Detection and direction-discrimination of diotic and dichotic ramp modulations in amplitude and phase

Caroline Witton*, Michael I.G. Simpson, G. Bruce Henning, Adrian Rees, G.G.R. Green

*Corresponding author for this work

Research output: Contribution to journalArticlepeer-review


When the source of a tone moves with respect to a listener's ears, dichotic (or interaural) phase and amplitude modulations (PM and AM) are produced. Two experiments investigated the psychophysical characteristics of dichotic linear ramp modulations in phase and amplitude, and compared them with the psychophysics of diotic PM and AM. In experiment 1, subjects were substantially more sensitive to dichotic PM than diotic PM, but AM sensitivity was equivalent in the dichotic and diotic conditions. Thresholds for discriminating modulation direction were smaller than detection thresholds for dichotic AM, and both diotic AM and PM. Dichotic PM discrimination thresholds were similar to detection thresholds. In experiment 2, the effects of ramp duration were examined. Sensitivity to dichotic AM and PM, and diotic AM increased as duration was increased from 20 ms to 200 ms. The functions relating sensitivity to ramp duration differed across the stimuli; sensitivity to dichotic PM increased more rapidly than sensitivity to dichotic or diotic AM. This was also reflected in shorter time-constants and minimum integration times for dichotic PM detection. These findings support the hypothesis that the analysis of dichotic PM and AM rely on separate mechanisms. © 2003 Acoustical Society of America.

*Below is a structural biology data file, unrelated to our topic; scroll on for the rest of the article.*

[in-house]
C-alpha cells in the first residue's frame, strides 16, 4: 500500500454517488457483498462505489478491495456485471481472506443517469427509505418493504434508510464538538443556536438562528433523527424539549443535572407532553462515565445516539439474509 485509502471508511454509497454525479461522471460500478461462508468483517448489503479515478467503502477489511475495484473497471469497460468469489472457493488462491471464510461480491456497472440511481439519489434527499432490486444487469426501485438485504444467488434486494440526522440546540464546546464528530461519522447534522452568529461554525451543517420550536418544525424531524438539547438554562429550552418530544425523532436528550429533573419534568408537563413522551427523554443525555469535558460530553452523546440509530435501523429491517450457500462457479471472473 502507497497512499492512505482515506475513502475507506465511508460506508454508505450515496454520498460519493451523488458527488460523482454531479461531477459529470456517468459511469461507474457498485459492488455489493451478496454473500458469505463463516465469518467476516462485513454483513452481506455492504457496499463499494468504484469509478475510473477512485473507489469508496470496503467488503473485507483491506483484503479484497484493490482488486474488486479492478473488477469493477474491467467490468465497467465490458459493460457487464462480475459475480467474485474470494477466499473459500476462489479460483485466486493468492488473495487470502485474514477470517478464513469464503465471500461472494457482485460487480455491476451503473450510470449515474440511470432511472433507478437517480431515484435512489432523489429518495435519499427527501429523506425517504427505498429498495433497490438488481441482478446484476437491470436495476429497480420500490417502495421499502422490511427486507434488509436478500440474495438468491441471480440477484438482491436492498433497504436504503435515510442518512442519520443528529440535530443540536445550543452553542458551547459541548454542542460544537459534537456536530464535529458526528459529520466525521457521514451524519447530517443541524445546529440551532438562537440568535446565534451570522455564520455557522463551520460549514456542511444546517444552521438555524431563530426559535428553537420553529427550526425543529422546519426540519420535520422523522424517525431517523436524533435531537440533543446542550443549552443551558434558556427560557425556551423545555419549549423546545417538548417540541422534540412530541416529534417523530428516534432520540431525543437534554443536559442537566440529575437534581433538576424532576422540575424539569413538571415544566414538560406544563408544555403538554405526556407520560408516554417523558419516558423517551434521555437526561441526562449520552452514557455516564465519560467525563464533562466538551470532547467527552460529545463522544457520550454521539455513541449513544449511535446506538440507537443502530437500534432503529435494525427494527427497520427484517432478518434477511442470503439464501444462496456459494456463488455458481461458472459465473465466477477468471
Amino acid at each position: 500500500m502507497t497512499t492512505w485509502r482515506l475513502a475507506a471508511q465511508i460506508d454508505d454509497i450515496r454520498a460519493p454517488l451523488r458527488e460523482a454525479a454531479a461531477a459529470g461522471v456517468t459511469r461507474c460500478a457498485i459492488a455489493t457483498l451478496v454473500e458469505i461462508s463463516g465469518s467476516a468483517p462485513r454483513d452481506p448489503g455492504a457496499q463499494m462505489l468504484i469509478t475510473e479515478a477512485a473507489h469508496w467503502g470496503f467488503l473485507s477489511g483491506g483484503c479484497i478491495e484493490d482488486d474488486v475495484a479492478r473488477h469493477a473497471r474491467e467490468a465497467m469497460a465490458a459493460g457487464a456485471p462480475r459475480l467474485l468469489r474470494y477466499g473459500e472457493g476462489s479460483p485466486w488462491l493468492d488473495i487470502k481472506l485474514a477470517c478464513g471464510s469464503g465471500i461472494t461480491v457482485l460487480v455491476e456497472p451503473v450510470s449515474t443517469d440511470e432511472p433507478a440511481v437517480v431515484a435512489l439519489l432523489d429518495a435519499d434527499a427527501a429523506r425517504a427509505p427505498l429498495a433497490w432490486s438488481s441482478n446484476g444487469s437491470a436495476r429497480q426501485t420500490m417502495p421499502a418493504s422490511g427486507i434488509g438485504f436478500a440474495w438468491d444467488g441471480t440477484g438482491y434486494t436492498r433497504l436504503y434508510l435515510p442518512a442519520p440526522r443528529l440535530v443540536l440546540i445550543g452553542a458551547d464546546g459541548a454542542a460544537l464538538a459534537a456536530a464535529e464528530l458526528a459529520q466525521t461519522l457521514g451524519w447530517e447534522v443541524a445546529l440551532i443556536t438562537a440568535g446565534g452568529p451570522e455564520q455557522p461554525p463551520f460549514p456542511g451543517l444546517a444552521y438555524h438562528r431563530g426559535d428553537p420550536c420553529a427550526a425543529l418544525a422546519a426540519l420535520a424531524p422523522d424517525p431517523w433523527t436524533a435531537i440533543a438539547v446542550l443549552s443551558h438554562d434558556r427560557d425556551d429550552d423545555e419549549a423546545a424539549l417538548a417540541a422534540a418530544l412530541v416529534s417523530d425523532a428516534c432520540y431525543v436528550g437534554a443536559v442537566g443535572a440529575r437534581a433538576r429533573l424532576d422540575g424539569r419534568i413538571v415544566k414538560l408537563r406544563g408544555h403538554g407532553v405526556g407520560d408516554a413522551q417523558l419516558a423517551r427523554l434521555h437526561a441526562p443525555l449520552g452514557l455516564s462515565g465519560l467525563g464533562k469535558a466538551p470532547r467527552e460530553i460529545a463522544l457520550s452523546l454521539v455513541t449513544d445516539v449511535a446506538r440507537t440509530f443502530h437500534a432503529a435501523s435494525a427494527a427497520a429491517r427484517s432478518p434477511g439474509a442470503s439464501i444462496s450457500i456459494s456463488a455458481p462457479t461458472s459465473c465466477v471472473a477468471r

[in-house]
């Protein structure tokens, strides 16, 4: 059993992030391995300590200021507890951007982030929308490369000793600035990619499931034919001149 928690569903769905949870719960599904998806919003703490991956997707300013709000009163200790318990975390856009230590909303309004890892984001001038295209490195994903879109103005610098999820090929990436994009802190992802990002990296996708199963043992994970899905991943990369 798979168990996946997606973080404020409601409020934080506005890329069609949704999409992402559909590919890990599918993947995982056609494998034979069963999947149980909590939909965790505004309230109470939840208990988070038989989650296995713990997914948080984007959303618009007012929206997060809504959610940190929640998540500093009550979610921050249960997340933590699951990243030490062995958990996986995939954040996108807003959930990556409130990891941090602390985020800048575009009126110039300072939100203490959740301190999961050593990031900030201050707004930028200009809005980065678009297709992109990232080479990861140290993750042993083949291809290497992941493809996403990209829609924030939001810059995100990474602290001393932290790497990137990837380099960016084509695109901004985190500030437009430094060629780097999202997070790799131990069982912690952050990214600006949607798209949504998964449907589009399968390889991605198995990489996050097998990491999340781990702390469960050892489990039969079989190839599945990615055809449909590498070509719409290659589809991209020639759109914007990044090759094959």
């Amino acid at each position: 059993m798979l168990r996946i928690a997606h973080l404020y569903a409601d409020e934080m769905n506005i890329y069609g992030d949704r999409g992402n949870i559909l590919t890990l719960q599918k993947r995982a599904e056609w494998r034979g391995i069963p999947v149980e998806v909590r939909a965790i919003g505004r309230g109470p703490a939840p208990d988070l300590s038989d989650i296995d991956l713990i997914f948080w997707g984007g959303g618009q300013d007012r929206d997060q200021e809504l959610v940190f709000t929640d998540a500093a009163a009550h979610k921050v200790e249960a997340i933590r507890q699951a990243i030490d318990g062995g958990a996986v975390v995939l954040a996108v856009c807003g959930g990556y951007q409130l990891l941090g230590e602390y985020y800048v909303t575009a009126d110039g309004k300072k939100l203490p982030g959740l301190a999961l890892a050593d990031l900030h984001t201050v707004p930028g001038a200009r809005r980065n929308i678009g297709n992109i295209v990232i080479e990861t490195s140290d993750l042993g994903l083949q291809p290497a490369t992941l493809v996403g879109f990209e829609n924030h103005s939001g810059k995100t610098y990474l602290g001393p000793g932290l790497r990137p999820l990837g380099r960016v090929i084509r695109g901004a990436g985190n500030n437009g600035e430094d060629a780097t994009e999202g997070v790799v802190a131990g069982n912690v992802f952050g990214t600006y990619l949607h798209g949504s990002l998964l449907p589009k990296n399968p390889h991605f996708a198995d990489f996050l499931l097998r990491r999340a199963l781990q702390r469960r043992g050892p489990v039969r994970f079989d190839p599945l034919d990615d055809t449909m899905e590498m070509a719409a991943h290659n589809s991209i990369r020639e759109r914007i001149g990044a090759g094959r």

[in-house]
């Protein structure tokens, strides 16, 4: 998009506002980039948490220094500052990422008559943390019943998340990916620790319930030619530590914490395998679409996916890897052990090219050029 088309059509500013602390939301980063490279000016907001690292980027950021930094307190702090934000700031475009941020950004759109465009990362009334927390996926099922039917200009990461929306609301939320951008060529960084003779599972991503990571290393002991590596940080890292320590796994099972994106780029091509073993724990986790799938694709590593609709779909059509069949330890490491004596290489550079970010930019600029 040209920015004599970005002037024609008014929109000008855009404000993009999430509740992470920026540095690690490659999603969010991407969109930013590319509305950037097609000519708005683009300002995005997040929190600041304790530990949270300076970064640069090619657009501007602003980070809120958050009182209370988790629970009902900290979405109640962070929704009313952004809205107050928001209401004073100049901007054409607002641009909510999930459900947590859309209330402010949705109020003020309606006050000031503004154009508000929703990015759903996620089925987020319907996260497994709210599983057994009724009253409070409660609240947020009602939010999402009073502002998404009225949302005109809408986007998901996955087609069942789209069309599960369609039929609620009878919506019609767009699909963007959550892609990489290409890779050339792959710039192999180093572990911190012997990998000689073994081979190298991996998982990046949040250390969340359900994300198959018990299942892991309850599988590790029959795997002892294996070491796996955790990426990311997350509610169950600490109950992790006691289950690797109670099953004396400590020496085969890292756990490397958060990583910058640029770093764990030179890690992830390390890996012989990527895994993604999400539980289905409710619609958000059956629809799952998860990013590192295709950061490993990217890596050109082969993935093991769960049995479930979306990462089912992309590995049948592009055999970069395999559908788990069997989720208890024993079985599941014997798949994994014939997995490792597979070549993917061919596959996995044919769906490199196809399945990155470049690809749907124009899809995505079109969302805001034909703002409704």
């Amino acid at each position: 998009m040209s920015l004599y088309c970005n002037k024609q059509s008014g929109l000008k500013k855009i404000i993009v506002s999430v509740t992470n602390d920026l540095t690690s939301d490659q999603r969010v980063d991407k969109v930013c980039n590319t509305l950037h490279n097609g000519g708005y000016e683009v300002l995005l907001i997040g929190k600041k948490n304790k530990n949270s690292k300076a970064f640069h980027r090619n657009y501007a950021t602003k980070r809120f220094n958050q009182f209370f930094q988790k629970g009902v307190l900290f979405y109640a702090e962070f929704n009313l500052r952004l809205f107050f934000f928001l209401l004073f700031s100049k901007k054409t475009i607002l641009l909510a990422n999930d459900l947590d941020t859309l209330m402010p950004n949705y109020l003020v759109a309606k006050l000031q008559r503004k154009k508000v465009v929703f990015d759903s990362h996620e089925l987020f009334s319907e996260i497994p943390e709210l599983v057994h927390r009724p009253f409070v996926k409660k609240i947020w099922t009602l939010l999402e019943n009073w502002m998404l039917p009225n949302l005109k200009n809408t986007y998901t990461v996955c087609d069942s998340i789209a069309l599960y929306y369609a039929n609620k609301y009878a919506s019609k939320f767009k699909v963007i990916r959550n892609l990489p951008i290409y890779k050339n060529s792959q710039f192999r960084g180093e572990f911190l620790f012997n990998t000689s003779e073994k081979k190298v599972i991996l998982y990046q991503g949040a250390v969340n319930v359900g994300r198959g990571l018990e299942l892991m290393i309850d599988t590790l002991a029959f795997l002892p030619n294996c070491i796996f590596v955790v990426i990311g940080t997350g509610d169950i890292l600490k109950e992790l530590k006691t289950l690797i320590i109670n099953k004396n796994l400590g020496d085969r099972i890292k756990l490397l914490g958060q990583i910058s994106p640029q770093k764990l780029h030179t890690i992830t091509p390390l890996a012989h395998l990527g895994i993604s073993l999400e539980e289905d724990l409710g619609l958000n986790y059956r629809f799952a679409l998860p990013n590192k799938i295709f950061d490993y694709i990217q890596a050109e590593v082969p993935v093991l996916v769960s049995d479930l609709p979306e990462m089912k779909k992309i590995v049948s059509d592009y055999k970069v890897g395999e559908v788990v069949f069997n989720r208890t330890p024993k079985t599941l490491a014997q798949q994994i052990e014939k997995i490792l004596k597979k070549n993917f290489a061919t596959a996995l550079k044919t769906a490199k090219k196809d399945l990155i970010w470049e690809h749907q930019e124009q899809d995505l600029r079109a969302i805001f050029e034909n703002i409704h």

Original languageEnglish
Pages (from-to)468-477
Number of pages10
JournalJournal of the Acoustical Society of America
Issue number1
Publication statusPublished - Jan 2003

Bibliographical note

© 2003 American Institute of Physics. This article may be downloaded for personal use only. Any other use requires prior permission of the author and AIP Publishing. The following article appeared in The Journal of the Acoustical Society of America 113, 468 (2003) and may be found at


  • psychophysics
  • acoustic analysis
  • binaural hearing
  • thermodynamic properties


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